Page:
Finally, I got the chance to talk to some new hires. First, I met a newly graduated starting in their first full-time position. We chatted extensively about how he chose BDO, and how he thinks the new reality of the job market will shape my future. I also got to talk to a new partner at the firm. We talked about his career journey and experience, and what drove him in a particular direction. It was interesting to hear how his past projects and roles had culminated to his new position.
Writing test plans
My first task in my new role was to create a test plan for our product, to help us have a defined method for robustly testing our new releases. To be honest, I wasn’t stoked about this. I knew it would be a lot of detailed writing, and it required me to spend time diving into every part of our software product. In the end though, I found that I knew our software inside and out, and being able to say that, meant that it was worth it.
Writing test plans really pushed my detail-focused analytical skills, and needed me to use some critical thinking. Each button on each screen on each menu had to be accounted for, without creating a test plan so long it would never actually be used. I needed to analyse the critical components and features, and focus on those, while still accounting for everything else. In the end, I had created several pages of documentation that could be followed to thoroughly but efficiently test our entire platform before releasing it to our end users.
My next task after the test plan was something more exciting. I got free control to brainstorm our new role-focused dashboards. The idea was to give a Partner, or Project Manager, or Resource Manager a different view than any staff member. This view would be full of useful charts and graphs, KPIs and other data points. Which data points were shown though, that’s what I got to work on.
With the help of the manager on my team, I got to understand the different roles in BDO, and wrap my head around, for example, the difference between a Client Relations Partner and a Project Management Partner. We shaped this understanding of our users and of the data available within the scope of the project, into mockups for each of the different user types. I played around with different formats of charts and grids, and regularly ran my ideas by my Manager to get his feedback.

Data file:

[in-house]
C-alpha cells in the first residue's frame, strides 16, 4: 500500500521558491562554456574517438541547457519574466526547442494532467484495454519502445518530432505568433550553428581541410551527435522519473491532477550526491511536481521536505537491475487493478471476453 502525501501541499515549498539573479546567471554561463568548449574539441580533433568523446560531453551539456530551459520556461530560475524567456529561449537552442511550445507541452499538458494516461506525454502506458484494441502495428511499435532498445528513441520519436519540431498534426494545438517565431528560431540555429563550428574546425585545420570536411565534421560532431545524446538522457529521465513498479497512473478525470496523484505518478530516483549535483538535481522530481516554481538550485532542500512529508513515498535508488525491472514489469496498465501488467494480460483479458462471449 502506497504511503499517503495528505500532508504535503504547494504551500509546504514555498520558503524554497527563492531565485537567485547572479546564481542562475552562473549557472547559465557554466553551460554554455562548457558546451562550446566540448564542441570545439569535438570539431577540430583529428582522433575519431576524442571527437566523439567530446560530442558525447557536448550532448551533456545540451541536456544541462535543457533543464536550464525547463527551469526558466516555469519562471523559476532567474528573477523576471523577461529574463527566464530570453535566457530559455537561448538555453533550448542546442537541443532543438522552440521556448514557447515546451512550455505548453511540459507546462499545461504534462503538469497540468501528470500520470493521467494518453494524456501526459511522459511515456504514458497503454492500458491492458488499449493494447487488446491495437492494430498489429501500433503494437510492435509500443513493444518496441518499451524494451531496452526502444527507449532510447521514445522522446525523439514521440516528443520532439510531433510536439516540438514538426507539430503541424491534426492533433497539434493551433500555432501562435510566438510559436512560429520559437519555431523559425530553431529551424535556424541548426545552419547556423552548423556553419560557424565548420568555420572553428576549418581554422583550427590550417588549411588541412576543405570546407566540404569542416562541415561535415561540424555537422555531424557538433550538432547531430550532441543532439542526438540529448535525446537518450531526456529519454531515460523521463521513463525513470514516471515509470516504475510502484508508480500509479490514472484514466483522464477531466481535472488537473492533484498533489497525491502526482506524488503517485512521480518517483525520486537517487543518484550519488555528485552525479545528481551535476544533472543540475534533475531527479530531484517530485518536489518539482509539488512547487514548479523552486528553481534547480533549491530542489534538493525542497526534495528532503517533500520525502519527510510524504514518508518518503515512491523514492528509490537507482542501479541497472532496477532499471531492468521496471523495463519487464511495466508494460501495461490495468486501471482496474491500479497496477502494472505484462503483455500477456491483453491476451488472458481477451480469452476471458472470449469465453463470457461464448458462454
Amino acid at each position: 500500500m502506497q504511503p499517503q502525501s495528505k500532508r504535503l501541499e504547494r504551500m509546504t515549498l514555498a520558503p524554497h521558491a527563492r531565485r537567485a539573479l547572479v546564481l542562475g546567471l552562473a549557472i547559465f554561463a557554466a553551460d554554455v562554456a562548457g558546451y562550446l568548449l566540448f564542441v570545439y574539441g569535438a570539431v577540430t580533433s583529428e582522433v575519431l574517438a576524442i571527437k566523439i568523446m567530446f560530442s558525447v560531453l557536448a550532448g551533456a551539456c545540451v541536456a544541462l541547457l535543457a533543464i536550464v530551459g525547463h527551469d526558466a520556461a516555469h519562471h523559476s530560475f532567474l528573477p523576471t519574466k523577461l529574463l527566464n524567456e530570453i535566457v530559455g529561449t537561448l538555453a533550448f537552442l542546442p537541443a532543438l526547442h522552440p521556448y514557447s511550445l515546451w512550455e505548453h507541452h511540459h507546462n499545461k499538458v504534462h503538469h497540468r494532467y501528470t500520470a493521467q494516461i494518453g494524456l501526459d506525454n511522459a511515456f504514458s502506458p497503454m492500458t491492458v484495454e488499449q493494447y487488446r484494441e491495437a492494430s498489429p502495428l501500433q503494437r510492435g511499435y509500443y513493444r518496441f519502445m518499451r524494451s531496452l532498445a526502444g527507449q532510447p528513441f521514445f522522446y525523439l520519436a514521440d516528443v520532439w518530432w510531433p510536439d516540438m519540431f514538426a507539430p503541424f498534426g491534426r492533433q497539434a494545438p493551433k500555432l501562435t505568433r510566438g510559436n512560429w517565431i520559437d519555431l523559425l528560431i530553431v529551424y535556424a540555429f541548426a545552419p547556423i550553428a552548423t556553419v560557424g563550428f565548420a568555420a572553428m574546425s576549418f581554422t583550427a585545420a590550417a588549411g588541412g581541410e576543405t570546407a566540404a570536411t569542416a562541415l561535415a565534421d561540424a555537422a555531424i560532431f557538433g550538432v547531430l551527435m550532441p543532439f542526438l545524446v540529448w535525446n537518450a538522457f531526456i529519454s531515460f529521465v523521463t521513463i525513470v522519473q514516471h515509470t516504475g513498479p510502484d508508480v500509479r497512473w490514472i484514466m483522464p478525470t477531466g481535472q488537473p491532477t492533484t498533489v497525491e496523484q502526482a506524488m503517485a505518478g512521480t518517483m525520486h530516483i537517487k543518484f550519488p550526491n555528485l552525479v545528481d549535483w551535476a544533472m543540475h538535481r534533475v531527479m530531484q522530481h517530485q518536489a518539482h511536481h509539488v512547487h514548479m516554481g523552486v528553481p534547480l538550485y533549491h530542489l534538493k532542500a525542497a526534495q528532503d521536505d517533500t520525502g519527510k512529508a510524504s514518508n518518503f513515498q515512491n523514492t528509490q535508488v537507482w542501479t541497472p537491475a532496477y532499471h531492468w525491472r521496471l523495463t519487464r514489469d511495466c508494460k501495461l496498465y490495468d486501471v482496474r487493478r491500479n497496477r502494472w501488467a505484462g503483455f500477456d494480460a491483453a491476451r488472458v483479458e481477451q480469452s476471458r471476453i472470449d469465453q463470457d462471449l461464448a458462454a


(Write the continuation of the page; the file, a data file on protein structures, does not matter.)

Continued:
Once I found a good layout and balance of critical information, I began discussing technical feasibility and implementation timeline. We wanted the new home pages done sooner than later, but some features that would be displayed on the home page weren’t to be implemented until later. So some features would be replaced with a placeholder, and some would be developed alongside the home page. Finally, I just finished turning these homes pages into technical requirements for our developers.
Probably my favorite part of the home page was how much it made myself and the rest of the team think about our strategic direction. It forced us to realize our priorities and goals for the users and prompted some new ideas. After all, if this was going to be the first thing a user saw on login, it had to really capture our goal with the project.
In the next few months, I’ll be creating more requirements and focusing on understanding and meeting the needs of our users, who are in the case of this internal project, our “client” in a sense. I’ll be doing my best to shape the future of the project to be one that creates the most value and impact, and I hope at the same time, I can have a valuable and impactful experience myself.